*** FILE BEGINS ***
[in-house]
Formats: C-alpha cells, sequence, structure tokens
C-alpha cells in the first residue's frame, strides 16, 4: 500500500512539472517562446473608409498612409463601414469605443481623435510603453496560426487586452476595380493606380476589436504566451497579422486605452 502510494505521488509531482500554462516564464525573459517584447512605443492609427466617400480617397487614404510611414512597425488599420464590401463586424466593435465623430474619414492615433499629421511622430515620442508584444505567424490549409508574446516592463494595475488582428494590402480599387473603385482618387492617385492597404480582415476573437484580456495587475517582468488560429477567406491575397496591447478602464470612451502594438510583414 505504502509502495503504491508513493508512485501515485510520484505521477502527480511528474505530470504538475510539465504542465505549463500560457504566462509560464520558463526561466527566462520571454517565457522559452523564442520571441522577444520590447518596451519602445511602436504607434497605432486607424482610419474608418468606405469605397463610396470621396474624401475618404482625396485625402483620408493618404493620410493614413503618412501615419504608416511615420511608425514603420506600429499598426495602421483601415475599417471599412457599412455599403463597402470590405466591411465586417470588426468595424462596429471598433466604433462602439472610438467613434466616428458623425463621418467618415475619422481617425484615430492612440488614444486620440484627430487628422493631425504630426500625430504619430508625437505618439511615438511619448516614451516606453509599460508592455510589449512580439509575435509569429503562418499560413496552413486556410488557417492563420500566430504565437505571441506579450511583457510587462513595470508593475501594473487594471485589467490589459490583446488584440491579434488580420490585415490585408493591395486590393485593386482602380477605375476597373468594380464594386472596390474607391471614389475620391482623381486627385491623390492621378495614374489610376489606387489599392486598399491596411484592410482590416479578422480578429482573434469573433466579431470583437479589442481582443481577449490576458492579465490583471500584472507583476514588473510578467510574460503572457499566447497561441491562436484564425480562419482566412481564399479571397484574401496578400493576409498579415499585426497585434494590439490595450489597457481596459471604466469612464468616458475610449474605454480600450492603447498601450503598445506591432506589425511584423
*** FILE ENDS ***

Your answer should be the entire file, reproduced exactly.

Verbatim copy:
[in-house]
Formats: C-alpha cells, sequence, structure tokens
C-alpha cells in the first residue's frame, strides 16, 4: 500500500512539472517562446473608409498612409463601414469605443481623435510603453496560426487586452476595380493606380476589436504566451497579422486605452 502510494505521488509531482500554462516564464525573459517584447512605443492609427466617400480617397487614404510611414512597425488599420464590401463586424466593435465623430474619414492615433499629421511622430515620442508584444505567424490549409508574446516592463494595475488582428494590402480599387473603385482618387492617385492597404480582415476573437484580456495587475517582468488560429477567406491575397496591447478602464470612451502594438510583414 505504502509502495503504491508513493508512485501515485510520484505521477502527480511528474505530470504538475510539465504542465505549463500560457504566462509560464520558463526561466527566462520571454517565457522559452523564442520571441522577444520590447518596451519602445511602436504607434497605432486607424482610419474608418468606405469605397463610396470621396474624401475618404482625396485625402483620408493618404493620410493614413503618412501615419504608416511615420511608425514603420506600429499598426495602421483601415475599417471599412457599412455599403463597402470590405466591411465586417470588426468595424462596429471598433466604433462602439472610438467613434466616428458623425463621418467618415475619422481617425484615430492612440488614444486620440484627430487628422493631425504630426500625430504619430508625437505618439511615438511619448516614451516606453509599460508592455510589449512580439509575435509569429503562418499560413496552413486556410488557417492563420500566430504565437505571441506579450511583457510587462513595470508593475501594473487594471485589467490589459490583446488584440491579434488580420490585415490585408493591395486590393485593386482602380477605375476597373468594380464594386472596390474607391471614389475620391482623381486627385491623390492621378495614374489610376489606387489599392486598399491596411484592410482590416479578422480578429482573434469573433466579431470583437479589442481582443481577449490576458492579465490583471500584472507583476514588473510578467510574460503572457499566447497561441491562436484564425480562419482566412481564399479571397484574401496578400493576409498579415499585426497585434494590439490595450489597457481596459471604466469612464468616458475610449474605454480600450492603447498601450503598445506591432506589425511584423